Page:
In an example implementation, extracted features can be represented in the form of a bit vector. Alternatively, each of the extracted features can be identified and a vector can be created based on respective values thereof. It is to be appreciated that such-proposed representation technique is completely exemplary in nature, and any other manner in which strategies can be selected using machine learning is completely within the scope of the present disclosure.

In an aspect, the present disclosure relates to NoC construction using machine learning. In particular, the present disclosure relates to determining one or more strategies for NoC configuration/construction using machine learning based on features extracted from NoC specification provided by a user. One or more of such strategies may be configured in a manner such that their values are binary i.e. either the strategy is used or is not used for NoC construction. Machine learning of the present invention can therefore help understand which of a plurality of strategies should be used for a given NoC specification, and what the values for each of the selected strategies should be in order to construct an optimal NoC based on the input NoC specification.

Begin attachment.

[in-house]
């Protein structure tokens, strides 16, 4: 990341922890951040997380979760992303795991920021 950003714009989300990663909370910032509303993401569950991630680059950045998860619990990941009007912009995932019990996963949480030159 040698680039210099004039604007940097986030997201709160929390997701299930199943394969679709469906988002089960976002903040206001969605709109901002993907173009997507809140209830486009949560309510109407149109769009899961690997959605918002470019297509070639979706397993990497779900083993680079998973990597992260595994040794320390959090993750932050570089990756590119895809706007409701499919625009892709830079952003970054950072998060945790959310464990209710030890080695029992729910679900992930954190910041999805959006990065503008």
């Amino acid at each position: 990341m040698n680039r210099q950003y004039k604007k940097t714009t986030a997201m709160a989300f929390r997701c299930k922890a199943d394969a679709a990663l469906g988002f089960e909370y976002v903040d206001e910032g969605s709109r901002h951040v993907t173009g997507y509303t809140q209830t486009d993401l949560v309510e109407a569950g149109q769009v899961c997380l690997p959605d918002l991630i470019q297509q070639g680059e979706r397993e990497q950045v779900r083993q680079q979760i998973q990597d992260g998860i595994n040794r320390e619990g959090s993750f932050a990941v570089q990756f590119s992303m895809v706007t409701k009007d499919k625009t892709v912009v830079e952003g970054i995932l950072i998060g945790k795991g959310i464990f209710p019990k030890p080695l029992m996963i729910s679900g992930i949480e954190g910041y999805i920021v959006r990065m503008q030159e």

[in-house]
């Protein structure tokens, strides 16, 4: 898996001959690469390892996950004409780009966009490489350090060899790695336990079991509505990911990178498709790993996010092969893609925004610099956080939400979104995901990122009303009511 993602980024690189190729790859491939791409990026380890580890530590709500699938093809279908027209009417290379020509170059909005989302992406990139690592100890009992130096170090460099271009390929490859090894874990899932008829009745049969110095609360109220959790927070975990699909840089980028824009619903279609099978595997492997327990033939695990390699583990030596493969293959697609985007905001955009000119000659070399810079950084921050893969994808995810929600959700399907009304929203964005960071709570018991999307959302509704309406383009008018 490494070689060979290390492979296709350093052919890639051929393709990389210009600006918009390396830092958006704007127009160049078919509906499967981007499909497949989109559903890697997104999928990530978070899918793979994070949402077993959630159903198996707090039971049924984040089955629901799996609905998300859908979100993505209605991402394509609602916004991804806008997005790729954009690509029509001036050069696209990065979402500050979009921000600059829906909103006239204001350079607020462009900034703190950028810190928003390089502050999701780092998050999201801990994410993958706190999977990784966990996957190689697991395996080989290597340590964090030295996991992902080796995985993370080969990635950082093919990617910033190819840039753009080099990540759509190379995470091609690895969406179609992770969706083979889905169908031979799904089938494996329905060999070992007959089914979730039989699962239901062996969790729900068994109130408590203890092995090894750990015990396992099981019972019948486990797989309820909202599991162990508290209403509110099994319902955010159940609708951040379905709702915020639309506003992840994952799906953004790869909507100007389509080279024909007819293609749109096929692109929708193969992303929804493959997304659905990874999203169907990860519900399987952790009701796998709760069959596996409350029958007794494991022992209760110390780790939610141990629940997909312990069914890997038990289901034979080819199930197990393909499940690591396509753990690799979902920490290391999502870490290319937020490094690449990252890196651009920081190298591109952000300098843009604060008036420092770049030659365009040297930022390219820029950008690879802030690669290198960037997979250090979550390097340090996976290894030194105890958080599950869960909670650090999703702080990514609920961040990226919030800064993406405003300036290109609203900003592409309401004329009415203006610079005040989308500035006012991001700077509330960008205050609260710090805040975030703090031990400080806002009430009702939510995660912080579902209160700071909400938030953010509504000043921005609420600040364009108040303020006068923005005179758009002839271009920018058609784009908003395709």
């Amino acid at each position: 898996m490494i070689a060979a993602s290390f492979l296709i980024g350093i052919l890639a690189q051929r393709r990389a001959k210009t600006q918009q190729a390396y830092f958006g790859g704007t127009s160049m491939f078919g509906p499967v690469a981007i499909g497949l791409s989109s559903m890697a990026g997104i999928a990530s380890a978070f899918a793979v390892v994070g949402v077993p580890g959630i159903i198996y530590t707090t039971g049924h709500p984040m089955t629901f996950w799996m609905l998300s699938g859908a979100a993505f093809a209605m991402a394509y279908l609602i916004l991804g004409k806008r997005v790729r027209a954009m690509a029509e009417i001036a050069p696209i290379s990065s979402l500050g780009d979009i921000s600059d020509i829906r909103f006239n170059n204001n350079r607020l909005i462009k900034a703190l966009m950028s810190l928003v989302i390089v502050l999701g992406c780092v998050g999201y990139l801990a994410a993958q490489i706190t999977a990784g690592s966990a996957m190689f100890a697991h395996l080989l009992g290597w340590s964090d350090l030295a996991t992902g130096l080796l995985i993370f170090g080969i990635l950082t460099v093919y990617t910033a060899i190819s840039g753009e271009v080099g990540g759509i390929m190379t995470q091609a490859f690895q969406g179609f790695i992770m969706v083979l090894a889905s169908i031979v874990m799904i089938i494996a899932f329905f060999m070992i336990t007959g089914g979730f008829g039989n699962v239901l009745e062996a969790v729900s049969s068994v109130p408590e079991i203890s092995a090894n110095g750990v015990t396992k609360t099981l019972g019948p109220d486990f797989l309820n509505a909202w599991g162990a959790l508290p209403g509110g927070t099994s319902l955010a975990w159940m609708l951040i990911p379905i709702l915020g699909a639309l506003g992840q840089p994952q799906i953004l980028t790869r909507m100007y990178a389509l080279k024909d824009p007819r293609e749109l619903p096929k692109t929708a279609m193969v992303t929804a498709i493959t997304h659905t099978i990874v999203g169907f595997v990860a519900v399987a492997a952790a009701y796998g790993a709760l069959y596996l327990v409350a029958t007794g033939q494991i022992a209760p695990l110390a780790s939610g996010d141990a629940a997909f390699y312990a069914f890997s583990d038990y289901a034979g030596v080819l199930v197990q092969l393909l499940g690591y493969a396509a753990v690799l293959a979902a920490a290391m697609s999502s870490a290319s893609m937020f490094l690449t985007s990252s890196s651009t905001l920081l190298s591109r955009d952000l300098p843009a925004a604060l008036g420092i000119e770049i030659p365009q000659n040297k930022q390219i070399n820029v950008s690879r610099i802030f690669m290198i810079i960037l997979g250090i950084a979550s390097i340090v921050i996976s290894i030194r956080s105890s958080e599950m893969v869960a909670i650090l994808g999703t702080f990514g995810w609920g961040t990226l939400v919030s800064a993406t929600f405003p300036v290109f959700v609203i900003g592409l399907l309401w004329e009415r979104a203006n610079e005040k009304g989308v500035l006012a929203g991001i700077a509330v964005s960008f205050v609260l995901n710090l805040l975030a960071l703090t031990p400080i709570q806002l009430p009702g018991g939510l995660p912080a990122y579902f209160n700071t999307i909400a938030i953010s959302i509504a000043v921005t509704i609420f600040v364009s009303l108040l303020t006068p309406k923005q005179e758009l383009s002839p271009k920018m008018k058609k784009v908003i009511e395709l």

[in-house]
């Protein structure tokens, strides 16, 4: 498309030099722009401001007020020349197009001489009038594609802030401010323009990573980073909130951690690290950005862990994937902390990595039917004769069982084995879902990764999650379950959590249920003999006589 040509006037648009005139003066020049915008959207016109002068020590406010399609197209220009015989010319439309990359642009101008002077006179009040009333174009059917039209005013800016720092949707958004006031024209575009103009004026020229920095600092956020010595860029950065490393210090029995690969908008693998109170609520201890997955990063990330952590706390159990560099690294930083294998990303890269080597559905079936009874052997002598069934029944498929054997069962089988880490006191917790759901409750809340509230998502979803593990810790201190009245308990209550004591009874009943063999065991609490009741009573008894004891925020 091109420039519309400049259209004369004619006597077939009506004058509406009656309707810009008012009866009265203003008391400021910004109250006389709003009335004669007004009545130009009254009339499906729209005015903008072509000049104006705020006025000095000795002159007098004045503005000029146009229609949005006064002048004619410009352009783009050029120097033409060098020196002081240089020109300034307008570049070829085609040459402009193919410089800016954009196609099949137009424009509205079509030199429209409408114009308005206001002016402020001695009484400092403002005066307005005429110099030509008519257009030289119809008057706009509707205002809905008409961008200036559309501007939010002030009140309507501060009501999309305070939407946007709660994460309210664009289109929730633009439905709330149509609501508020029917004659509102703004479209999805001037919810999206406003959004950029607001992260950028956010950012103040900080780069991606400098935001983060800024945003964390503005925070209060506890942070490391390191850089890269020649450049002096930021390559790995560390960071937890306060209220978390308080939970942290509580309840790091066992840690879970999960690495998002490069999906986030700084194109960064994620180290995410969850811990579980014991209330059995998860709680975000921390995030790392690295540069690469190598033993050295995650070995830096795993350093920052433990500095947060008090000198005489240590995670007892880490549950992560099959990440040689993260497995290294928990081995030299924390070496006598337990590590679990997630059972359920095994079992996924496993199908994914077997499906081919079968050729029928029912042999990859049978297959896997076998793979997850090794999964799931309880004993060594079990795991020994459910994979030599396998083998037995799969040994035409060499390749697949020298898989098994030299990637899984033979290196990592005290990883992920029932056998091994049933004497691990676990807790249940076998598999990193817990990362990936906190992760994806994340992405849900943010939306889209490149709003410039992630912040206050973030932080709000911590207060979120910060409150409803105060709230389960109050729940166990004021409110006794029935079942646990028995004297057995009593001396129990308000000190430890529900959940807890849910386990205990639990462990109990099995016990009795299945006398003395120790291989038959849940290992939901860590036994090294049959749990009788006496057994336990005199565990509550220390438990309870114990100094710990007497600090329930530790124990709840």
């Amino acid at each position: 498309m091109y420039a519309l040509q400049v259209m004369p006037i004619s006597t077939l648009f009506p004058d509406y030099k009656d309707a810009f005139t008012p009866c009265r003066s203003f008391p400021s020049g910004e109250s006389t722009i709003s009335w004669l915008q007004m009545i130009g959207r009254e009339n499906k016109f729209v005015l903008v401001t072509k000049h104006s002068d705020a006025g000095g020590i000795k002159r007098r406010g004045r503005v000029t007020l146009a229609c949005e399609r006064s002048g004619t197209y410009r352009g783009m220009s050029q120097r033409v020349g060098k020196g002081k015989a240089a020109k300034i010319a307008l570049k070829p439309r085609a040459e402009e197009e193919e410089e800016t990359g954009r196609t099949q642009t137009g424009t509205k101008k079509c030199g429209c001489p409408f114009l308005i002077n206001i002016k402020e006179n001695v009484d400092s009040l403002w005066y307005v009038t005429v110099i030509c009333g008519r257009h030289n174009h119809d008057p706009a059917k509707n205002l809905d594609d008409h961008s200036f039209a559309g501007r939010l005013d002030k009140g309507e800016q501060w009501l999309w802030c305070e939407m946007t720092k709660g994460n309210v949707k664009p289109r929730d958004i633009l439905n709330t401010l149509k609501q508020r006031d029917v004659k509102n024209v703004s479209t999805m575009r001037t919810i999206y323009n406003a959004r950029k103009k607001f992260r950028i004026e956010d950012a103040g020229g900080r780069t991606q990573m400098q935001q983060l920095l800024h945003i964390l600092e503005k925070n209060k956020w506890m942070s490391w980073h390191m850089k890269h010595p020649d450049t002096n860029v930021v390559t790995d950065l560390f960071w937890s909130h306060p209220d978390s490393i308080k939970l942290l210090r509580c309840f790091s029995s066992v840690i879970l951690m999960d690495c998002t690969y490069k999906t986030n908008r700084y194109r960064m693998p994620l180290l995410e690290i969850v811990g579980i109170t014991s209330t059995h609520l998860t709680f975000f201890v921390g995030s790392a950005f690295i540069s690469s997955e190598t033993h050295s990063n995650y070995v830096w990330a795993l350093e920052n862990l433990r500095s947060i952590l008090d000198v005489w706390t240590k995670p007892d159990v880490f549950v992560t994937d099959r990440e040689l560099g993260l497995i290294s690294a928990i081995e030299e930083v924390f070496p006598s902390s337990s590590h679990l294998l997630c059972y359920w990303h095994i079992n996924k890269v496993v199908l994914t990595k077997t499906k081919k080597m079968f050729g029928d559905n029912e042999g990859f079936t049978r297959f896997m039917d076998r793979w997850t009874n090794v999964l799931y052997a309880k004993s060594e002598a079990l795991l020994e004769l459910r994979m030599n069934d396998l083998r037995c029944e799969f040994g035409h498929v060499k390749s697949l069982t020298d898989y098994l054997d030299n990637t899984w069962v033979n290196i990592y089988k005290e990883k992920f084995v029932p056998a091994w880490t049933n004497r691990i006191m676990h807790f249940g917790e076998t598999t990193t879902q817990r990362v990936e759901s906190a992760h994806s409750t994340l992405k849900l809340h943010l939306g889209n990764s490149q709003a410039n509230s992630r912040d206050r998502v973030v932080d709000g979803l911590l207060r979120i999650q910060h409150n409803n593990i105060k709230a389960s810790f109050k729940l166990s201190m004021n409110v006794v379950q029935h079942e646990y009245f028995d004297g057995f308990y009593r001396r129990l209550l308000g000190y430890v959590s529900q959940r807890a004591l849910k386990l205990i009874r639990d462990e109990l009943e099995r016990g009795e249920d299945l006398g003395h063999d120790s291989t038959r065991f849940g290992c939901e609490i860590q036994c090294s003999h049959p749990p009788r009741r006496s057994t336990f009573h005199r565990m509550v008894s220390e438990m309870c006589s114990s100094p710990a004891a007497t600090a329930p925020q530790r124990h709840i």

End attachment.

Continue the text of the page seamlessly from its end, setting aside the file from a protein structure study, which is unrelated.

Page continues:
In an aspect, a input NoC specification can be specified in the form of one or more features, which can be processed using machine learning to identify one or more strategies using which NoC can be constructed.

In an embodiment, upon extraction of features from input NoC specification, the extracted features can be fed to a machine learning algorithm (MLA) having one or more mapping strategies 504, and output one or a combination of mapping strategies having an optimal/desired cost function for NoC construction.